> String toString(M model, int row, int column);
> }
>
> 6) In general i prefer using interface than
> abstract class, abstract class is a bit more efficient
> but a really much less flexible.
> So RowFilter, StringConverter, RowSorterAdpater
> are interfaces for me.

We have a lot more flexibility in evolving abstract classes than we do in evolving interfaces. By that I mean you can add to an abstract class, for an interface you can only create a new one (as in LayoutManager2). For this reason Swing has gone with abstract classes where others may have gone with interfaces.

> 7) In JList, JTtree and JTable, get/setRowSorter() need
> to be parametrized with the good model,
> i.e. respectively RowSorter,
> RowSorter and RowSorter

I'm not really seeing the necessity of parameterizing this yet. Of course I may be missing something;)

Thanks again for the feedback.

-Scott

forax
Offline
Joined: 2004-10-07
Points: 0

...
> Numerous folks requested the ability to do sorting at
> the database level. Having RowSorter effectively
> empty allows for this.

ok

>
> > 2) Because RowSorter is generic and TableRowSorter
> > specific to TableModel, it's interresting to
> > parametrized RowSorter with the model type
> > (RowSorter;) because it'a avoid lot of cast
> > (see belong)
> > In this case TableRowSorter extends
> > RowSorter.
>
> Yes, it should be possible to parameterize the return
> type, but it turns out it isn't really needed. If
> you look at the code for TableRowSorter you'll see
> that it doesn't directly need this.

ok, TableRowSorter doesn't directly need this
in its implementation.

I think it's a good idea to generify RowFilter
basically because users have to write some filter
and generify RowFilter permit to write filters
without any cast (see below for an example).

If RowFilter is generified, RowSorter need to be
generified too because it returns a RowFilter.
If RowSorter if generified
DefaultRowSorter, DefaultRowSorter.Model and
TableRowSorter need to be generified too.

>
> > 3) DefaultRowSorter.Model is badly name because it
> > could lead to confusion between the model
> > (TableModel) and the adapter
> > (DefaultRowSorter.Model).
> > See methods getModel() and getTableModel() in
> > TableRowSorter.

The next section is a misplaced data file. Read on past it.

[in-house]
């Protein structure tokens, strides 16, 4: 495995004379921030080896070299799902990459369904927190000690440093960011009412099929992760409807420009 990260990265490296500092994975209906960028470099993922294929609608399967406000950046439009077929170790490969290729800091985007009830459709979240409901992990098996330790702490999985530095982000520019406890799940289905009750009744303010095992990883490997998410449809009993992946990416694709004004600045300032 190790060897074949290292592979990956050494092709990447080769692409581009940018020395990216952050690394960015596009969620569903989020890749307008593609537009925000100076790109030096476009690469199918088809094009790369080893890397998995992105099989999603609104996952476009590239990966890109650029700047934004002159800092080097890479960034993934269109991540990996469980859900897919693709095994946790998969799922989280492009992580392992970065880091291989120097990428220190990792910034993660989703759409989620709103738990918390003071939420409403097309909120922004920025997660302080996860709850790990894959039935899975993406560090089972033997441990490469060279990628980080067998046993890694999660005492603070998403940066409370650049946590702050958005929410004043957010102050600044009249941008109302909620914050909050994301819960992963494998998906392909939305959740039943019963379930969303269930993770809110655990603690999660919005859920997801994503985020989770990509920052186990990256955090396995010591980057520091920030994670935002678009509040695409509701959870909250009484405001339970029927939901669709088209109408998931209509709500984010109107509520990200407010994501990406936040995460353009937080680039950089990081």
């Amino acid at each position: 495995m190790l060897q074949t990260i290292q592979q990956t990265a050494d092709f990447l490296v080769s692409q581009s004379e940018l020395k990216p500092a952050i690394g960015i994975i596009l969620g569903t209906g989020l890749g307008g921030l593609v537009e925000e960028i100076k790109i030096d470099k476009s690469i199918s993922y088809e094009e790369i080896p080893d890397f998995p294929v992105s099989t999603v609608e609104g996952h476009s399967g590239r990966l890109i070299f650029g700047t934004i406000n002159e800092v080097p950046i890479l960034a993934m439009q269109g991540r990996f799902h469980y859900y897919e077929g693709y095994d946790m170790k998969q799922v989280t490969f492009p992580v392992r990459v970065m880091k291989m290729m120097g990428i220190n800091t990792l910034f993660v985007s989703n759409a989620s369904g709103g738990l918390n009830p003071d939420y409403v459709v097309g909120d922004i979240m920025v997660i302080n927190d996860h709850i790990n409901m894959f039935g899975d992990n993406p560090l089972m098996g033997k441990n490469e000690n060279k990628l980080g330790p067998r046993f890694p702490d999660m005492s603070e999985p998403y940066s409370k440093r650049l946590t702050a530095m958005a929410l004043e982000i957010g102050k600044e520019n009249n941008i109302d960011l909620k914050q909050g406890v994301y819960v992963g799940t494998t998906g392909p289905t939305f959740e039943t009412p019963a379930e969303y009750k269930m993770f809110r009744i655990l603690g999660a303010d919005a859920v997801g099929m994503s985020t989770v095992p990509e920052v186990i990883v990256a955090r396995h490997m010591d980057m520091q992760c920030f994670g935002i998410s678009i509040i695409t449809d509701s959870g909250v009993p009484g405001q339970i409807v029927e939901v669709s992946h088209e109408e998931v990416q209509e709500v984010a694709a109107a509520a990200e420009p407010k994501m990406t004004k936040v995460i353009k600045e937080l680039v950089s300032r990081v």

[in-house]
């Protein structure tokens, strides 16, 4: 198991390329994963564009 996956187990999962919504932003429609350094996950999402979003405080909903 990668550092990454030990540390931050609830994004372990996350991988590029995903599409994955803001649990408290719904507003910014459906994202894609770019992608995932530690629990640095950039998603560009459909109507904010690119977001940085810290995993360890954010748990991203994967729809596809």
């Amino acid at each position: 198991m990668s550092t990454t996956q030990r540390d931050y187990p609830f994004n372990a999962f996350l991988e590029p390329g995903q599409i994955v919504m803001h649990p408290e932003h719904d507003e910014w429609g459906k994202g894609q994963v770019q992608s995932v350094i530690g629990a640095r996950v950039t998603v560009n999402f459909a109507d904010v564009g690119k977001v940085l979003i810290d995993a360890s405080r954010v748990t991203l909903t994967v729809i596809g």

> > Rename it to RowSorter.Adapter
> > in order to avoid confusion.
>
> We are rapidly running out of non-overloaded names in
> the JDK.

yes, in the whole JDK, but DefaultRowSorter.Model.getModel()
and DefaultRowSorter.getModel() return two different
kinds of model. It's not very easy to understand that
the first time that you read the API.

> From one perspective RowSorter has a model,
> that is called Model. It could be named RowModel,
> but as you'll almost always be referencing it by way
> of RowSorter.XXX that seemed a bit excessive.
>
> When I think of the name Adapter I think of a
> listener subclass, eg MouseAdapter, KeyAdapter ...

yes, when i've proposed Adapter, it was the name of the
design pattern (Gof) not the Adapter use in AWT.
So Adapter is not a good name, Model neither,
why not GridWrapper or something like this.

...

> All a Filter should care about is the available
> column counts and entries in the columns to filter
> by. I don't see why it needs to be tied to
> RowSorter.

yes, forget what i said about that.
RowFilter is the same kind of interface that
a renderer. Why not choose the same way to write it.
Provide to the user the model and the row et let him
call getElementAt() to find the corresponding data.

I have rewrite your second example with this idea
and the code seems more simpler to me.

public class PersonnModel extends AbstractTableModel {
public Personn getElementAt(int row,int column) {
...
}
}
...
RowFilter ageFilter = new RowFilter() {
public boolean include(TableModel model,int row) {
Person person =model.getElementAt(row,0);
return person.getAge() > 20;
}
};

>
> I initially had int getIdentifier();, but I was
> worried that for trees we may want getIdentifier to
> be a TreePath. If I go with row that precludes